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Sports, Tennis

Djokovic, Swiatek begin title quests with easy wins


By Reuters
Published : 04 Jul 2023 07:40 PM | Updated : 04 Jul 2023 07:40 PM
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Defending men's champion Novak Djokovic and women's top seed Iga Swiatek started their Wimbledon campaigns in ominous fashion on Monday as rain temporarily halted play on the outside courts but expected climate protests failed to materialise.

Djokovic, 36, has only lost twice at Wimbledon in a decade and began the Centre Court programme with a 6-3 6-3 7-6(4) win over Argentine Pedro Cachin after a 70-minute delay despite the roof being closed as ground staff laboured to dry the turf. For all latest news, follow The Daily Star's Google News channel.

The Serbian jokingly wiped the grass with a towel during a frustrating break in play before ground staff deployed leaf blowers to get the job done and allow Djokovic to get his quest for an eighth Wimbledon title off to flying start. French Open champion Swiatek put down a marker on her least favourite surface as she powered past China's Zhu Lin 6-1 6-3, the contest finishing under the Court One roof due to rain.

World number one Swiatek, who last month claimed her third Roland Garros crown in four years and is eyeing a fifth Grand Slam title, meets Spain's Sara Sorribes Tormo next. There were mixed fortunes for two highly-rated Americans on day one. Fourth seed Jessica Pegula advanced with a blustery 6-2 6-7(8) 6-3 win over fellow American Lauren Davis.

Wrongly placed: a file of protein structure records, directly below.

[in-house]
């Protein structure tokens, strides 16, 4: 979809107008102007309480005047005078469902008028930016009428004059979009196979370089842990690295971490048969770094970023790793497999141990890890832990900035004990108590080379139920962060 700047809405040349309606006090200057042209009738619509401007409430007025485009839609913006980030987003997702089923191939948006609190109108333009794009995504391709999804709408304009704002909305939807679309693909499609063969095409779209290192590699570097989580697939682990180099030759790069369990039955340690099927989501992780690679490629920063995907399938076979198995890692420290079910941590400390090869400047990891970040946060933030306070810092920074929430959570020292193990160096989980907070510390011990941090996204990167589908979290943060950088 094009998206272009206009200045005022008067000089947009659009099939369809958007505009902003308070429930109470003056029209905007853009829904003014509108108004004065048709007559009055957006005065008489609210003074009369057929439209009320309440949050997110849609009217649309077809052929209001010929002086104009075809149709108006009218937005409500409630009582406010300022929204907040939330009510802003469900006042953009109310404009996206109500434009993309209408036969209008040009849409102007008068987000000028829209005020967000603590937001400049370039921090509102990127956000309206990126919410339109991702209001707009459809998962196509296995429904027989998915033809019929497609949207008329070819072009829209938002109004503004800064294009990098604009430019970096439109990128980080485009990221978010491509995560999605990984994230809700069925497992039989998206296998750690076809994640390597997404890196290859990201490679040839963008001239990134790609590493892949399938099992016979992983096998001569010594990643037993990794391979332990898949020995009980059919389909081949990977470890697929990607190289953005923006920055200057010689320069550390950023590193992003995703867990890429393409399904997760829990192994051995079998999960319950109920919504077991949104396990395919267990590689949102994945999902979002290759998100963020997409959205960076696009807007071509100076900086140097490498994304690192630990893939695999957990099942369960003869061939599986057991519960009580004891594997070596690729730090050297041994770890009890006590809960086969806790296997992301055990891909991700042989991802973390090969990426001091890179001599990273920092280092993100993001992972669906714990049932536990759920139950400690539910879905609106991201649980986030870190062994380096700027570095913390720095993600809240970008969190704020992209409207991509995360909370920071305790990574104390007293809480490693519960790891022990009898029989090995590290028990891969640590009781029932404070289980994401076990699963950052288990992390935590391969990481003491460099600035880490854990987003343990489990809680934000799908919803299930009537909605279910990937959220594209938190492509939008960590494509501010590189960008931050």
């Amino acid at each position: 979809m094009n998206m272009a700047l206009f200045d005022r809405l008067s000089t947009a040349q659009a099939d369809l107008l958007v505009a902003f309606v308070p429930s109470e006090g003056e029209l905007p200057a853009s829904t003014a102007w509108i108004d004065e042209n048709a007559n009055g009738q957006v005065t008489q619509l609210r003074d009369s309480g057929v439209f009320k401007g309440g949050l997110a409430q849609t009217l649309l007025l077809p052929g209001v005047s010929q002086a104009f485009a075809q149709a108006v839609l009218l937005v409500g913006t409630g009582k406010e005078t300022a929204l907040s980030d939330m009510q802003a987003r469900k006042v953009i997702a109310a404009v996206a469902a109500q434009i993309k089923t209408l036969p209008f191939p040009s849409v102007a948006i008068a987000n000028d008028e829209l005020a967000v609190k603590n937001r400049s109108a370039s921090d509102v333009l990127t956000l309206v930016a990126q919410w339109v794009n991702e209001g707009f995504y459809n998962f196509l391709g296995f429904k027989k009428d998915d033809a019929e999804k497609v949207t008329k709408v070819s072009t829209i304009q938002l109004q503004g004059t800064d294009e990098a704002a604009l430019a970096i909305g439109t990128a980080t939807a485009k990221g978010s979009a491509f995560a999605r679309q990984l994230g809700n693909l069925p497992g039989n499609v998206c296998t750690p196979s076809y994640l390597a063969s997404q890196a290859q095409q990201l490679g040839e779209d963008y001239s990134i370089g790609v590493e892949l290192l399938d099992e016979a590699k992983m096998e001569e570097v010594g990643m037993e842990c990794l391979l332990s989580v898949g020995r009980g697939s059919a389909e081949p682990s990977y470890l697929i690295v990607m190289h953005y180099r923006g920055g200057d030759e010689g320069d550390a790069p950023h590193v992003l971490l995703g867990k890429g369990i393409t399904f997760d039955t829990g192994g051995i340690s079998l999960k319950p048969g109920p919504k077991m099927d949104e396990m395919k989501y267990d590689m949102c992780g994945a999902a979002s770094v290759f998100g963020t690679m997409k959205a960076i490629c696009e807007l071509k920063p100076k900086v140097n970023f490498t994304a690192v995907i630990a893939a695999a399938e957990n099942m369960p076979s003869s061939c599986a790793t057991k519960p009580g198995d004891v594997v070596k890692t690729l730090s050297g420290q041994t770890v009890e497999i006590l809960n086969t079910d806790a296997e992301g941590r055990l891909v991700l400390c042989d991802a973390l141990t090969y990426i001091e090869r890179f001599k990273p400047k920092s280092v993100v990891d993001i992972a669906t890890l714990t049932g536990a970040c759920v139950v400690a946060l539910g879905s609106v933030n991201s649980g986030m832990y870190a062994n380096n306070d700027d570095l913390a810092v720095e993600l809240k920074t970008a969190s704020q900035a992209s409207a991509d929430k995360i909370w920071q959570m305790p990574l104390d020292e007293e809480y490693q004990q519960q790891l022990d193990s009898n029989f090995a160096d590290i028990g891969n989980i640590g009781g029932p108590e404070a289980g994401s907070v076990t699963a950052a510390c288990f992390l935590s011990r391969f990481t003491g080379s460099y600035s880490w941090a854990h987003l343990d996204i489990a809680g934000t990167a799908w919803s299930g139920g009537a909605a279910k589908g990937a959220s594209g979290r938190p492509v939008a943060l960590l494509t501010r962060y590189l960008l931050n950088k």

But 19-year-old seventh seed Coco Gauff's hopes were shattered as she lost 6-4 4-6 6-2 to compatriot Sofia Kenin, the former Australian Open champion who came through qualifying.

"This means a lot, I had to go through qualies," Kenin said. "I battled out there, and I took this match as any other match. I know Coco has had a great season, I'm super proud of myself."

Earlier, the All England Club gates swung open for the start of the grasscourt major with some notable absentees but one very familiar face in Djokovic fixing his eyes on more records. Wimbledon's favourite son Roger Federer, now retired, the injured Rafa Nadal and Serena Williams, also retired, are hard acts to follow and fans will lament their absence.

Australian maverick Nick Kyrgios, who pushed Djokovic hard in last year's men's final and whose spiky presence inevitably spices the fortnight, is also missing having pulled out with a wrist injury on the eve of the slam.

But Wimbledon remains rich in plots, not least Djokovic's quest to match Margaret Court's record 24 Grand Slams, equal Federer's eight Wimbledon crowns and move alongside the Swiss and Bjorn Borg's record of five successive titles. The Serbian began in serene fashion, although he was as mystified as everyone else by the lengthy stoppage after light rain got onto the surface before the roof slid shut.

"It was very strange that for more than an hour the situation was not changing at all for the better," Djokovic told reporters. "Hopefully they'll fix (it) because if it starts raining, if you can't play under the roof, that's a little bit of an issue for schedule."

Five-time champion Venus Williams made her record 24th appearance in the women's singles, aged 43. But any hope of rolling back the years was ended by Ukraine's Elina Svitolina who won 6-4 6-3 in a high-profile battle of the wildcards.